You hear this many times over, maybe in different terms, but it is always there when it comes to hitting the performance numbers you are looking for. And that statement would be.....the devil is in the details. You hear it or see it many times over. You hear it during webinars or training sessions. You see it in the annual MHEDA Disc Report where you have hi-profit dealers and typical dealers. And when you compare where you stand compared to the hi-profit crowd, there are only a few line items that make the difference between being hi-profit, typical or worse.
Let me give you an example...
I work with Currie Management with some of their Performance Groups (15-plus dealers who meet two to three times per year) to compare notes and work on ways to improve their performance going forward. As part of this process, Currie provides a financial model and composite for each member of the group which contains their individual data compared to their model as well as the other members in the group. Participates are allowed to compare notes and discuss differences in operating
The difference between this group and others I am familiar with is, Currie gives each member of the group a "Financial Model" based on their individual sales mix. Consequently, each member’s model could be different from all the others, which is likely depending on a sales mix made up of new sales, used sales, short-term rental, long-term rental with maintenance, parts sales, service sales and other key sales components such as warehouse system, etc. As you probably know, each segment of your sales mix produces a different level of profitability, which in turn must cover your fixed and variable operating expenses below the gross profit line, and generate a profit before tax that will take care of debt service and an appropriate ROA.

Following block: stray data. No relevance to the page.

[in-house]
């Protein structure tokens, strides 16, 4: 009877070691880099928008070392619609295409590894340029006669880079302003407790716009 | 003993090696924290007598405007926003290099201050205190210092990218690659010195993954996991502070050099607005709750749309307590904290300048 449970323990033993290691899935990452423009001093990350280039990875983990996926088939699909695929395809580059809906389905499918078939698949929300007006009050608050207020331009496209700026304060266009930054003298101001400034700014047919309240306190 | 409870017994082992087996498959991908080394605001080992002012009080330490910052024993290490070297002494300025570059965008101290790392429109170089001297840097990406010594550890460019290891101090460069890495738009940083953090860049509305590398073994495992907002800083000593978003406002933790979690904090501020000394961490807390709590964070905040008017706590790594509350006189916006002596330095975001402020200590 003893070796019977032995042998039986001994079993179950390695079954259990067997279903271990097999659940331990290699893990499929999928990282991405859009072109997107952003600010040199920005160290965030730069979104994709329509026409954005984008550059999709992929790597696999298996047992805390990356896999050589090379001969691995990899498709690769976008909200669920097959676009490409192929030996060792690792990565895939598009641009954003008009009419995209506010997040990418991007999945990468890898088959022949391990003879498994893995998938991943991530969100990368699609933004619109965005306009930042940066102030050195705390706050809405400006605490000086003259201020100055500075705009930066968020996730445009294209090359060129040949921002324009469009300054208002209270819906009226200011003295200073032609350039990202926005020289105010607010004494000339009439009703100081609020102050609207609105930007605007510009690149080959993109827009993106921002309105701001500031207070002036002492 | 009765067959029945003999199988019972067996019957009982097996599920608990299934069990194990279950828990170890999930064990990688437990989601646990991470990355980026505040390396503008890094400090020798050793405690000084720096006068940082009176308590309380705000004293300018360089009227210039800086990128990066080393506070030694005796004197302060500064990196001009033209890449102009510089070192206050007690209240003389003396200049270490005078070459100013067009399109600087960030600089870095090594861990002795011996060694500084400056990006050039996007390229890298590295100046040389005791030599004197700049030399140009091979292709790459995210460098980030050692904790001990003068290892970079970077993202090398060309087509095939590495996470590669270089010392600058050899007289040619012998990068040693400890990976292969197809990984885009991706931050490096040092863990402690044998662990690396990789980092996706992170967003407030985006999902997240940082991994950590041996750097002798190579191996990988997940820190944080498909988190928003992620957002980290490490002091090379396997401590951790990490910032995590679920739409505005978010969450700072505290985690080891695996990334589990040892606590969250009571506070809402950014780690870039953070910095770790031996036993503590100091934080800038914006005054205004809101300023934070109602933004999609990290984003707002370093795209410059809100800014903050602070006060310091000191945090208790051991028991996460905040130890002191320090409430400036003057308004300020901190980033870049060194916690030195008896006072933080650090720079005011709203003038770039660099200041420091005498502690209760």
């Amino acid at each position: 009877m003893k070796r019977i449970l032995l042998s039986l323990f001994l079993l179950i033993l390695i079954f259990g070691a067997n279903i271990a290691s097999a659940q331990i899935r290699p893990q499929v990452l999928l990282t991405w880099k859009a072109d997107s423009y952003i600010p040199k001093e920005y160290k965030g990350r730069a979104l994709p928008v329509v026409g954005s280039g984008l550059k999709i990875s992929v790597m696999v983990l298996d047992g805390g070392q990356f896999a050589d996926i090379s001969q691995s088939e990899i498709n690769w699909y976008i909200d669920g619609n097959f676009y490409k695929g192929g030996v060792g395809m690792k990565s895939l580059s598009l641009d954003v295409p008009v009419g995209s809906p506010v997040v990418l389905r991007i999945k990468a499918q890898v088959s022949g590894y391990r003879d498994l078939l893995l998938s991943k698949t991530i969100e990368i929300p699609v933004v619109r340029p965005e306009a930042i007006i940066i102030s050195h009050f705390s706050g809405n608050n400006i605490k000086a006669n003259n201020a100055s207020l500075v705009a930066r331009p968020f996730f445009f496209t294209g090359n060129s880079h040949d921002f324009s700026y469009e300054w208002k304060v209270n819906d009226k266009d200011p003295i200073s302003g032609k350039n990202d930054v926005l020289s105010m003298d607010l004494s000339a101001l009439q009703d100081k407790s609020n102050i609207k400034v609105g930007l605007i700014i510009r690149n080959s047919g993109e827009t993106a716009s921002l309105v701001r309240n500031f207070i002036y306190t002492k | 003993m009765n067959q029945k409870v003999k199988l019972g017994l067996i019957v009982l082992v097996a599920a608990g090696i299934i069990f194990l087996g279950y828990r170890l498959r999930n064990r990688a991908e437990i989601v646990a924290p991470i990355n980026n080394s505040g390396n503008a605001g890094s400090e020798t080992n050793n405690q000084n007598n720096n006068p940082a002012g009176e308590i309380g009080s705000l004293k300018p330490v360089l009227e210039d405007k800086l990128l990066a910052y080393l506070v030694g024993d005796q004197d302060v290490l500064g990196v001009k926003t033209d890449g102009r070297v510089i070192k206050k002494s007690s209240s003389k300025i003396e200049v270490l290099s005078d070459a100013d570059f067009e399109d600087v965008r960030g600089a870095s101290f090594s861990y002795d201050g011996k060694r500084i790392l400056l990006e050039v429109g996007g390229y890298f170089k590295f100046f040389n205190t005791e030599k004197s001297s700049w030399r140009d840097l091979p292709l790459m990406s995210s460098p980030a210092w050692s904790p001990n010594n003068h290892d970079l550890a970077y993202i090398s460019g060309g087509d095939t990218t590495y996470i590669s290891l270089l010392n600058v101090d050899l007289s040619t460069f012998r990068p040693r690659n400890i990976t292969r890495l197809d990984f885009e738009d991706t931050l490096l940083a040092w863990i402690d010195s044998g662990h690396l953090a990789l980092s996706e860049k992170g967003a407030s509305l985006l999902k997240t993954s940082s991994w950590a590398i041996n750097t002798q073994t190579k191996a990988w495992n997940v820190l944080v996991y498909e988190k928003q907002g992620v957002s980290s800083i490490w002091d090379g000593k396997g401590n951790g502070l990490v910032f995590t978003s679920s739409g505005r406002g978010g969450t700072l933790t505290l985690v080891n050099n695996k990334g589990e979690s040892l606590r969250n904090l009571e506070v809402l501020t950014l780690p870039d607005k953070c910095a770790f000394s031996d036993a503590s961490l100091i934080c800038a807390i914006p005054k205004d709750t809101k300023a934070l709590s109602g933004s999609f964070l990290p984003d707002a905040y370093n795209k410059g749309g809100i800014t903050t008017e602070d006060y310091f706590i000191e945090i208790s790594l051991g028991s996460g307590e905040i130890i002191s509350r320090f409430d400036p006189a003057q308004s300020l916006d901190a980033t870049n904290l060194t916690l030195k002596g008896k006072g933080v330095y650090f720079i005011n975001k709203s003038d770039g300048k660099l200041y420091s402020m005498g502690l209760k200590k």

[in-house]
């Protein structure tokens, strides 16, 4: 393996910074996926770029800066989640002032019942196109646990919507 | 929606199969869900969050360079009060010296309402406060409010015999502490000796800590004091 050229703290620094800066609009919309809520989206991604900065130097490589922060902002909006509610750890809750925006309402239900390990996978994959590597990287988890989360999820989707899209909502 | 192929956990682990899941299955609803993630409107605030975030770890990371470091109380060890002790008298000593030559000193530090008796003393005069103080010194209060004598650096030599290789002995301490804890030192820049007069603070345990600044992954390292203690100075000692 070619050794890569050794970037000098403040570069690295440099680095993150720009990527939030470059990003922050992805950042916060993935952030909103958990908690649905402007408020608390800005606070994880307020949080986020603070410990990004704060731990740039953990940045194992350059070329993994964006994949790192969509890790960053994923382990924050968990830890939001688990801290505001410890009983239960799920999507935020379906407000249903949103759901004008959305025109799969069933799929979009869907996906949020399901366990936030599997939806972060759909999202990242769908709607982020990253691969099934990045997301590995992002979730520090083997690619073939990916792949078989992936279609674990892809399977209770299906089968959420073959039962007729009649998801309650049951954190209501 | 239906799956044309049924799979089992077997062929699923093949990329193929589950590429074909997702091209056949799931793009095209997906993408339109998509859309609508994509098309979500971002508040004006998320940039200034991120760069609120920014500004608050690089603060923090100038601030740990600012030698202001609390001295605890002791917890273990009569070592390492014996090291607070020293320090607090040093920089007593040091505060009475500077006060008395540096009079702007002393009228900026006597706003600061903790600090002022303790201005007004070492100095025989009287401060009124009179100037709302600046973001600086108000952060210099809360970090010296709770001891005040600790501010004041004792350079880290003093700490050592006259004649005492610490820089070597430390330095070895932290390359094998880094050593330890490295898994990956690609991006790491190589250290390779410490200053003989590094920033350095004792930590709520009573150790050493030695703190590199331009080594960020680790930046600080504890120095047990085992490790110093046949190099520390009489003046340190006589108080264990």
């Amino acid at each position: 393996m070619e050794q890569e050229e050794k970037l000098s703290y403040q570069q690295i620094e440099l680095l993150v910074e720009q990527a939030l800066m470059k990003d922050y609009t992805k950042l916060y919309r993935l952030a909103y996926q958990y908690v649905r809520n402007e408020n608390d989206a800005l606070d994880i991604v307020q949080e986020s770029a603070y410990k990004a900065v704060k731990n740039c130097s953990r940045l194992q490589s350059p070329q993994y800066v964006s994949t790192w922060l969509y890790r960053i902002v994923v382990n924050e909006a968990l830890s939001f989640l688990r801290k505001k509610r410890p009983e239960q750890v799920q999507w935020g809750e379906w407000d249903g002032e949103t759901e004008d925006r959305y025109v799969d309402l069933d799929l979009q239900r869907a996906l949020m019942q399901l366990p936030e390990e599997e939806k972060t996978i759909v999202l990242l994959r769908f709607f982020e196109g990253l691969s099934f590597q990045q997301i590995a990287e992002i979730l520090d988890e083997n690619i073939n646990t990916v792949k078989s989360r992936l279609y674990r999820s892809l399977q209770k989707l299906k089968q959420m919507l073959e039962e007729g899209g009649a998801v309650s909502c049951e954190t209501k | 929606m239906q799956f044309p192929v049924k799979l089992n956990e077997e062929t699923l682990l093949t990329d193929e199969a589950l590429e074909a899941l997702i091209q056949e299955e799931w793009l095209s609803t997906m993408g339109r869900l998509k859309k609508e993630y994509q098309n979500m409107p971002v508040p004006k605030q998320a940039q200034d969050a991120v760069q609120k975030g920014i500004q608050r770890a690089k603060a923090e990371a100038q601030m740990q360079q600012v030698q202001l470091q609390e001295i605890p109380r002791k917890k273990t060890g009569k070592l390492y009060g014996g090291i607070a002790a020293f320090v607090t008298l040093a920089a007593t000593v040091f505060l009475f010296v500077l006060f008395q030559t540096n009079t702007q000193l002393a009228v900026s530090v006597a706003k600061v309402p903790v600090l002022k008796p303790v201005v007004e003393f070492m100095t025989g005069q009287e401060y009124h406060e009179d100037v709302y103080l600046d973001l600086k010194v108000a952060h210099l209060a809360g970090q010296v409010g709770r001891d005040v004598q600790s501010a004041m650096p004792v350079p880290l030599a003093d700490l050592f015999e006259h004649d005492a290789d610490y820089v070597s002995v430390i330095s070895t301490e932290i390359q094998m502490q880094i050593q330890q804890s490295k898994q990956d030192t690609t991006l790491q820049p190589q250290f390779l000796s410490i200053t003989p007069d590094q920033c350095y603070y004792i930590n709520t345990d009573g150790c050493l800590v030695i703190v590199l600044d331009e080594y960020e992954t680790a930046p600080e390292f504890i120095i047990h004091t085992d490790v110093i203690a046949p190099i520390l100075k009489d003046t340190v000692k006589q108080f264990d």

So you can imagine what happens the first time a CEO member comes back from one of these meetings, with the "model" that Currie offered up, and shares it with department heads. "Impossible" is what you hear most often, "Our business is different," is another…"He's crazy" also shows up quite a bit. In short, a high percentage of department heads cannot imagine getting even close to the model. But then a miracle happens and the historical trend lines start moving in the right direction. Meeting participants discuss how their attempts to hit the model numbers are working out, what works and what doesn't…describe each step in the right direction and how it was accomplished...and after numerous meetings and discussions, along with the financial composites which reflect actual results against the model, you start to see changes moving the needle toward the model and higher performance. Believe me it has been a fascinating experience to see these changes become a reality.
And, for those having a tough time convincing department heads that the model is reasonable and attainable, a visit from Mr. Currie himself, meeting with each department head, usually gets the process moving in the right direction. It may take more than one meeting, but the results have proven to be worth the time and effort.
I mention this program because what the results really develop from is attention to the details and diving into the weeds to get down to the makeup of basic transactions. With this higher level of understanding, changes are easier to make and understand and lead to more efficient, profitable operations. I can't tell you how many times we have discussed the parts or service departments and demonstrated how a change here or there produces a move towards the financial model.
And once we get dealers performing for the most part according to the model, we find that the difference between getting results beyond the model are almost 100% related to expense control. In other words, the top 25 dealers in one survey are all very close to "model" performance in terms of sales mix and gross margin percentage. But some in this group produce a PBT 15% higher than their peers...and after reviewing the financials...that increase results from better operating expense control, staying on top of costs and using technology to reduce cost.
I have no doubts that any dealer who participates in a program that I have described will better understand his numbers and be in a position to deal with department heads at their level. In addition, having model goals and accountability will move the needle towards both greater performance and shareholder value. Any dealer getting ready to transition out should get ready by participating in a performance group which will help increase sales proceeds when the time comes to exit the company.
Garry Bartecki is a CPA MBA with GB Financial Services LLC. E-mail email@example.com to contact Garry.